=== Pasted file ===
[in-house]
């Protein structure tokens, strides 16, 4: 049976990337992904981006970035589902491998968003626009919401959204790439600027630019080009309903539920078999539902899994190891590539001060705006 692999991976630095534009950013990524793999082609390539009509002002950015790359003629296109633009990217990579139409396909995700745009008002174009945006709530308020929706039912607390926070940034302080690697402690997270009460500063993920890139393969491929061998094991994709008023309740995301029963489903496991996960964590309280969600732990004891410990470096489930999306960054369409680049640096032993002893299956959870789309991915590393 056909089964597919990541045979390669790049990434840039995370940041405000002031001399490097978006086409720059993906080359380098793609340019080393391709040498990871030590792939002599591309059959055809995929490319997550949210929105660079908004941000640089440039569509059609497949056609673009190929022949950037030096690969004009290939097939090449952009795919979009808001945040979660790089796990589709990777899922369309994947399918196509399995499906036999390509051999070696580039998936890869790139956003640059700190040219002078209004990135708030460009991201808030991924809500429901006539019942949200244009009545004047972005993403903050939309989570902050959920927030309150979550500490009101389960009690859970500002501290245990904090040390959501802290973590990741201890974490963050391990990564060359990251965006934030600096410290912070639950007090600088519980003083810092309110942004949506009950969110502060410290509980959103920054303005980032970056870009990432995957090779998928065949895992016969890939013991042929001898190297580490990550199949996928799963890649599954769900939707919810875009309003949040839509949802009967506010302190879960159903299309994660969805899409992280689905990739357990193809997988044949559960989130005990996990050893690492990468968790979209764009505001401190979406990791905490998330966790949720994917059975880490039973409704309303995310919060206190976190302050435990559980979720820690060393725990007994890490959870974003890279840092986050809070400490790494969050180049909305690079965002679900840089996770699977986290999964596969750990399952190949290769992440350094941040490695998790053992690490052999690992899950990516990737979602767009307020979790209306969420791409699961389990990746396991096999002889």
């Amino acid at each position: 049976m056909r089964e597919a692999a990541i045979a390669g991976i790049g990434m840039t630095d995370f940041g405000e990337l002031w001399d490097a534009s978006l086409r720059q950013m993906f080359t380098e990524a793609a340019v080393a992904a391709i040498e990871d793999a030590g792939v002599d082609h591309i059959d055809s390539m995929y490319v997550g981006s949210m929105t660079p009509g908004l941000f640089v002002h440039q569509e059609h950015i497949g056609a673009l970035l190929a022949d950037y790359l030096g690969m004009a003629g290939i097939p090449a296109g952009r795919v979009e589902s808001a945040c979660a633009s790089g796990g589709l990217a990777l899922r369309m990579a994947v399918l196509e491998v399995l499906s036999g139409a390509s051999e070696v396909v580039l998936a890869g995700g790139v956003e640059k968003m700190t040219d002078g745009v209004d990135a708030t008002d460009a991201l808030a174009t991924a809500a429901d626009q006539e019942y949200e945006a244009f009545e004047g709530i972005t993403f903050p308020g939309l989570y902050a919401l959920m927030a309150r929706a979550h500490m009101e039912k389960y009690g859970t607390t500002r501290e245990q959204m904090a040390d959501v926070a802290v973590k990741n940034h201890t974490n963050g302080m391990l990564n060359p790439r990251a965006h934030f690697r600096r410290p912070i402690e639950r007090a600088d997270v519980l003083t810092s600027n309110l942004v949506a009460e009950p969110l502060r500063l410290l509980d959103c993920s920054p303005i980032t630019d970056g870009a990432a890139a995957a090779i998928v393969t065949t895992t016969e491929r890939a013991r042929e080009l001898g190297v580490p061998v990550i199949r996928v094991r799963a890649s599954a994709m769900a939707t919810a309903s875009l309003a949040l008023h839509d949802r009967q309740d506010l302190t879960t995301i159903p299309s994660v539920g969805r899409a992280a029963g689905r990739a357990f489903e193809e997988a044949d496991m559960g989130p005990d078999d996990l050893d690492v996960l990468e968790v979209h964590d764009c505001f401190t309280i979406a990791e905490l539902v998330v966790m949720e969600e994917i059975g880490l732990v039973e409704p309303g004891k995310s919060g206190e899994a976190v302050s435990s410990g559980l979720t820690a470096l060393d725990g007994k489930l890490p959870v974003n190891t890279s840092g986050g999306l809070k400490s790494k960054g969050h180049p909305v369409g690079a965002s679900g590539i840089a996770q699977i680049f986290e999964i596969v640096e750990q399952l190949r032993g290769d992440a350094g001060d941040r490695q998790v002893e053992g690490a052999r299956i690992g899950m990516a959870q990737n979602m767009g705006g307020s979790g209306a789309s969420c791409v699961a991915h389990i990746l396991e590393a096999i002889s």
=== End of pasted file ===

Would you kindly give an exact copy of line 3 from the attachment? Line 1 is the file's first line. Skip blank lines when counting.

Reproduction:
């Amino acid at each position: 049976m056909r089964e597919a692999a990541i045979a390669g991976i790049g990434m840039t630095d995370f940041g405000e990337l002031w001399d490097a534009s978006l086409r720059q950013m993906f080359t380098e990524a793609a340019v080393a992904a391709i040498e990871d793999a030590g792939v002599d082609h591309i059959d055809s390539m995929y490319v997550g981006s949210m929105t660079p009509g908004l941000f640089v002002h440039q569509e059609h950015i497949g056609a673009l970035l190929a022949d950037y790359l030096g690969m004009a003629g290939i097939p090449a296109g952009r795919v979009e589902s808001a945040c979660a633009s790089g796990g589709l990217a990777l899922r369309m990579a994947v399918l196509e491998v399995l499906s036999g139409a390509s051999e070696v396909v580039l998936a890869g995700g790139v956003e640059k968003m700190t040219d002078g745009v209004d990135a708030t008002d460009a991201l808030a174009t991924a809500a429901d626009q006539e019942y949200e945006a244009f009545e004047g709530i972005t993403f903050p308020g939309l989570y902050a919401l959920m927030a309150r929706a979550h500490m009101e039912k389960y009690g859970t607390t500002r501290e245990q959204m904090a040390d959501v926070a802290v973590k990741n940034h201890t974490n963050g302080m391990l990564n060359p790439r990251a965006h934030f690697r600096r410290p912070i402690e639950r007090a600088d997270v519980l003083t810092s600027n309110l942004v949506a009460e009950p969110l502060r500063l410290l509980d959103c993920s920054p303005i980032t630019d970056g870009a990432a890139a995957a090779i998928v393969t065949t895992t016969e491929r890939a013991r042929e080009l001898g190297v580490p061998v990550i199949r996928v094991r799963a890649s599954a994709m769900a939707t919810a309903s875009l309003a949040l008023h839509d949802r009967q309740d506010l302190t879960t995301i159903p299309s994660v539920g969805r899409a992280a029963g689905r990739a357990f489903e193809e997988a044949d496991m559960g989130p005990d078999d996990l050893d690492v996960l990468e968790v979209h964590d764009c505001f401190t309280i979406a990791e905490l539902v998330v966790m949720e969600e994917i059975g880490l732990v039973e409704p309303g004891k995310s919060g206190e899994a976190v302050s435990s410990g559980l979720t820690a470096l060393d725990g007994k489930l890490p959870v974003n190891t890279s840092g986050g999306l809070k400490s790494k960054g969050h180049p909305v369409g690079a965002s679900g590539i840089a996770q699977i680049f986290e999964i596969v640096e750990q399952l190949r032993g290769d992440a350094g001060d941040r490695q998790v002893e053992g690490a052999r299956i690992g899950m990516a959870q990737n979602m767009g705006g307020s979790g209306a789309s969420c791409v699961a991915h389990i990746l396991e590393a096999i002889s």